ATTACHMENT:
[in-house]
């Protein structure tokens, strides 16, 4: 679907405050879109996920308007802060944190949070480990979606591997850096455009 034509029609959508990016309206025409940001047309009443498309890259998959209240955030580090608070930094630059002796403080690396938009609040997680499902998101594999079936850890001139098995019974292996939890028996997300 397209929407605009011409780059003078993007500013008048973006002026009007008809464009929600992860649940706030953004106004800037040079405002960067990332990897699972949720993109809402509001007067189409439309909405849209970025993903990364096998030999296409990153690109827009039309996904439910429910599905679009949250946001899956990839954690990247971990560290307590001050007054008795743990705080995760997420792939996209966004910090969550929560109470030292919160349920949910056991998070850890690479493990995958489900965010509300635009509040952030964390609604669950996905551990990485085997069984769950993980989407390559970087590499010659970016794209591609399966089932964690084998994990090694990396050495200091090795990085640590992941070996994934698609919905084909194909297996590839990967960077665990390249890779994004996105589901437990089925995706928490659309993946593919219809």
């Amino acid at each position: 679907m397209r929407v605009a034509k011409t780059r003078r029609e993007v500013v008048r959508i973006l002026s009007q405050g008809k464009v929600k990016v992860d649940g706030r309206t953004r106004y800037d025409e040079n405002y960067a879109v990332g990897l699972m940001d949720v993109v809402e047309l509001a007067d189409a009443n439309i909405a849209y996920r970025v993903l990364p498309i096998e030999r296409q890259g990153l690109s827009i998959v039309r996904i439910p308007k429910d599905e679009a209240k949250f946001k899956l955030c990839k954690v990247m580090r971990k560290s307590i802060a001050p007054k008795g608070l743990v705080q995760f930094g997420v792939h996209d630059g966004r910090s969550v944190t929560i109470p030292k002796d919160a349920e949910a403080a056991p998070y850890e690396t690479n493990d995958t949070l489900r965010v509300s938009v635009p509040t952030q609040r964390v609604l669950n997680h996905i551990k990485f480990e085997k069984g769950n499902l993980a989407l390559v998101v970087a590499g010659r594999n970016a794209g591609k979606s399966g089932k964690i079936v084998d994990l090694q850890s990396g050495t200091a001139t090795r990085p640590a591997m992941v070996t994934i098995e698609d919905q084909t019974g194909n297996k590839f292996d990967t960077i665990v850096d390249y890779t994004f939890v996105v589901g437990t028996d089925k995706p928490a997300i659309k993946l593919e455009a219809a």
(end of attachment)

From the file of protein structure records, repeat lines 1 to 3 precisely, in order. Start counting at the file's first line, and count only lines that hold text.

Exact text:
[in-house]
């Protein structure tokens, strides 16, 4: 679907405050879109996920308007802060944190949070480990979606591997850096455009 034509029609959508990016309206025409940001047309009443498309890259998959209240955030580090608070930094630059002796403080690396938009609040997680499902998101594999079936850890001139098995019974292996939890028996997300 397209929407605009011409780059003078993007500013008048973006002026009007008809464009929600992860649940706030953004106004800037040079405002960067990332990897699972949720993109809402509001007067189409439309909405849209970025993903990364096998030999296409990153690109827009039309996904439910429910599905679009949250946001899956990839954690990247971990560290307590001050007054008795743990705080995760997420792939996209966004910090969550929560109470030292919160349920949910056991998070850890690479493990995958489900965010509300635009509040952030964390609604669950996905551990990485085997069984769950993980989407390559970087590499010659970016794209591609399966089932964690084998994990090694990396050495200091090795990085640590992941070996994934698609919905084909194909297996590839990967960077665990390249890779994004996105589901437990089925995706928490659309993946593919219809």
């Amino acid at each position: 679907m397209r929407v605009a034509k011409t780059r003078r029609e993007v500013v008048r959508i973006l002026s009007q405050g008809k464009v929600k990016v992860d649940g706030r309206t953004r106004y800037d025409e040079n405002y960067a879109v990332g990897l699972m940001d949720v993109v809402e047309l509001a007067d189409a009443n439309i909405a849209y996920r970025v993903l990364p498309i096998e030999r296409q890259g990153l690109s827009i998959v039309r996904i439910p308007k429910d599905e679009a209240k949250f946001k899956l955030c990839k954690v990247m580090r971990k560290s307590i802060a001050p007054k008795g608070l743990v705080q995760f930094g997420v792939h996209d630059g966004r910090s969550v944190t929560i109470p030292k002796d919160a349920e949910a403080a056991p998070y850890e690396t690479n493990d995958t949070l489900r965010v509300s938009v635009p509040t952030q609040r964390v609604l669950n997680h996905i551990k990485f480990e085997k069984g769950n499902l993980a989407l390559v998101v970087a590499g010659r594999n970016a794209g591609k979606s399966g089932k964690i079936v084998d994990l090694q850890s990396g050495t200091a001139t090795r990085p640590a591997m992941v070996t994934i098995e698609d919905q084909t019974g194909n297996k590839f292996d990967t960077i665990v850096d390249y890779t994004f939890v996105v589901g437990t028996d089925k995706p928490a997300i659309k993946l593919e455009a219809a």